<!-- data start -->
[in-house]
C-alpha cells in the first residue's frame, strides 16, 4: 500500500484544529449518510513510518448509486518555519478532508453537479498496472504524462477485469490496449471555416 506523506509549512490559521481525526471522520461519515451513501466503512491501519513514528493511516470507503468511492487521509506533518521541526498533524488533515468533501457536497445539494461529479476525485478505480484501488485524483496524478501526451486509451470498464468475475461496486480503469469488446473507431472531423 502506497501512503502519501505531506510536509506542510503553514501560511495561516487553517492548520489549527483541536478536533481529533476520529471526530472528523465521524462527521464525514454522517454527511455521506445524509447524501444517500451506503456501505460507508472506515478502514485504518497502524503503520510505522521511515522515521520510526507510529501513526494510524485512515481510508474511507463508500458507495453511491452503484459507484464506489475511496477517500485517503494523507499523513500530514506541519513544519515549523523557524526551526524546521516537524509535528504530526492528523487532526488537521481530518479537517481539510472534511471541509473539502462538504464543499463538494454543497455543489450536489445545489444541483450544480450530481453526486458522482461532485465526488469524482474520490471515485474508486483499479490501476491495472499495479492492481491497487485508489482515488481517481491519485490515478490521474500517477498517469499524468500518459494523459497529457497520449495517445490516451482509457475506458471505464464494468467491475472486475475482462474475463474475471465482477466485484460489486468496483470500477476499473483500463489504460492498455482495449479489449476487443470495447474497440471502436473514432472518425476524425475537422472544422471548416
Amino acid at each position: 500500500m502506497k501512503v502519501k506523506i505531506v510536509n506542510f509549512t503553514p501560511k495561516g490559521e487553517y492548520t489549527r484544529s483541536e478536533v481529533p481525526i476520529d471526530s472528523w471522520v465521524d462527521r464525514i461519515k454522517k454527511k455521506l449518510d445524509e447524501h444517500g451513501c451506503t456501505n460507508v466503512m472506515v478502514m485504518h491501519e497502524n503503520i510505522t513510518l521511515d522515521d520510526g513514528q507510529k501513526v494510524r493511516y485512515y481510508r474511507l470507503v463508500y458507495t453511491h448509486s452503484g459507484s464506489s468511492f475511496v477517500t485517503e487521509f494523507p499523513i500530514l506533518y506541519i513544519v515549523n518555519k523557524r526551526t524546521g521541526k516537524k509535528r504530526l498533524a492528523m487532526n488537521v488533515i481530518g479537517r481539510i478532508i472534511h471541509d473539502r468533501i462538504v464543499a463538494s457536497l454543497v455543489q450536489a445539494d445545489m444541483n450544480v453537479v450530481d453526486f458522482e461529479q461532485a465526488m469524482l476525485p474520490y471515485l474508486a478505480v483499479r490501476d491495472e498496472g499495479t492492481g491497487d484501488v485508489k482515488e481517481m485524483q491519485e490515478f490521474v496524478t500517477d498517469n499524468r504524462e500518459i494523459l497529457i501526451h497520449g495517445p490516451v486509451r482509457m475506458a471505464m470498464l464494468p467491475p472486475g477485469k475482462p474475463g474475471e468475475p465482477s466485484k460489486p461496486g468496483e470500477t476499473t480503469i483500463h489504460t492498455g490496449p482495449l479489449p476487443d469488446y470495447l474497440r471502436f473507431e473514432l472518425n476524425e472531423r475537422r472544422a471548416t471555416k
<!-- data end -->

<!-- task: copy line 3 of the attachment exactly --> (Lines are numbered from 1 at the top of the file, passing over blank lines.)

Amino acid at each position: 500500500m502506497k501512503v502519501k506523506i505531506v510536509n506542510f509549512t503553514p501560511k495561516g490559521e487553517y492548520t489549527r484544529s483541536e478536533v481529533p481525526i476520529d471526530s472528523w471522520v465521524d462527521r464525514i461519515k454522517k454527511k455521506l449518510d445524509e447524501h444517500g451513501c451506503t456501505n460507508v466503512m472506515v478502514m485504518h491501519e497502524n503503520i510505522t513510518l521511515d522515521d520510526g513514528q507510529k501513526v494510524r493511516y485512515y481510508r474511507l470507503v463508500y458507495t453511491h448509486s452503484g459507484s464506489s468511492f475511496v477517500t485517503e487521509f494523507p499523513i500530514l506533518y506541519i513544519v515549523n518555519k523557524r526551526t524546521g521541526k516537524k509535528r504530526l498533524a492528523m487532526n488537521v488533515i481530518g479537517r481539510i478532508i472534511h471541509d473539502r468533501i462538504v464543499a463538494s457536497l454543497v455543489q450536489a445539494d445545489m444541483n450544480v453537479v450530481d453526486f458522482e461529479q461532485a465526488m469524482l476525485p474520490y471515485l474508486a478505480v483499479r490501476d491495472e498496472g499495479t492492481g491497487d484501488v485508489k482515488e481517481m485524483q491519485e490515478f490521474v496524478t500517477d498517469n499524468r504524462e500518459i494523459l497529457i501526451h497520449g495517445p490516451v486509451r482509457m475506458a471505464m470498464l464494468p467491475p472486475g477485469k475482462p474475463g474475471e468475475p465482477s466485484k460489486p461496486g468496483e470500477t476499473t480503469i483500463h489504460t492498455g490496449p482495449l479489449p476487443d469488446y470495447l474497440r471502436f473507431e473514432l472518425n476524425e472531423r475537422r472544422a471548416t471555416k